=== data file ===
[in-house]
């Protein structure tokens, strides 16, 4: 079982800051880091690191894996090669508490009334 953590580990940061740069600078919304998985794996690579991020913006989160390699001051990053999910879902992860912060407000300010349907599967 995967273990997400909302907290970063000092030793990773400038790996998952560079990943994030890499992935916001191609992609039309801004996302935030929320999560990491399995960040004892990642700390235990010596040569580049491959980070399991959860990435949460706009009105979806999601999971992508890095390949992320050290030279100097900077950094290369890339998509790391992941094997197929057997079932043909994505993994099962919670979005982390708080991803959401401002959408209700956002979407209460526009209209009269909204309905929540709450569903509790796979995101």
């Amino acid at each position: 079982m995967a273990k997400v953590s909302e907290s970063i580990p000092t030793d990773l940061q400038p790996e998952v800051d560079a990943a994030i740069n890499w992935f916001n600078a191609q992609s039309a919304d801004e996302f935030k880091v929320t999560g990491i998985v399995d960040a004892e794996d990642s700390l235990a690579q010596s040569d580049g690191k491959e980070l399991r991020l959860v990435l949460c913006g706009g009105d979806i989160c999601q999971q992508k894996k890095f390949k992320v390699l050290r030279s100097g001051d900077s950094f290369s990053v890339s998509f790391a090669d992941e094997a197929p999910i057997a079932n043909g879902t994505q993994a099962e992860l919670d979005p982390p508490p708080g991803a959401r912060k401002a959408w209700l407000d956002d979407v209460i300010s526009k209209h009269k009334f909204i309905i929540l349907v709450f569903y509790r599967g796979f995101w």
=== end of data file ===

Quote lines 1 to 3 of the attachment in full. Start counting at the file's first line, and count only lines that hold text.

[in-house]
């Protein structure tokens, strides 16, 4: 079982800051880091690191894996090669508490009334 953590580990940061740069600078919304998985794996690579991020913006989160390699001051990053999910879902992860912060407000300010349907599967 995967273990997400909302907290970063000092030793990773400038790996998952560079990943994030890499992935916001191609992609039309801004996302935030929320999560990491399995960040004892990642700390235990010596040569580049491959980070399991959860990435949460706009009105979806999601999971992508890095390949992320050290030279100097900077950094290369890339998509790391992941094997197929057997079932043909994505993994099962919670979005982390708080991803959401401002959408209700956002979407209460526009209209009269909204309905929540709450569903509790796979995101």
């Amino acid at each position: 079982m995967a273990k997400v953590s909302e907290s970063i580990p000092t030793d990773l940061q400038p790996e998952v800051d560079a990943a994030i740069n890499w992935f916001n600078a191609q992609s039309a919304d801004e996302f935030k880091v929320t999560g990491i998985v399995d960040a004892e794996d990642s700390l235990a690579q010596s040569d580049g690191k491959e980070l399991r991020l959860v990435l949460c913006g706009g009105d979806i989160c999601q999971q992508k894996k890095f390949k992320v390699l050290r030279s100097g001051d900077s950094f290369s990053v890339s998509f790391a090669d992941e094997a197929p999910i057997a079932n043909g879902t994505q993994a099962e992860l919670d979005p982390p508490p708080g991803a959401r912060k401002a959408w209700l407000d956002d979407v209460i300010s526009k209209h009269k009334f909204i309905i929540l349907v709450f569903y509790r599967g796979f995101w």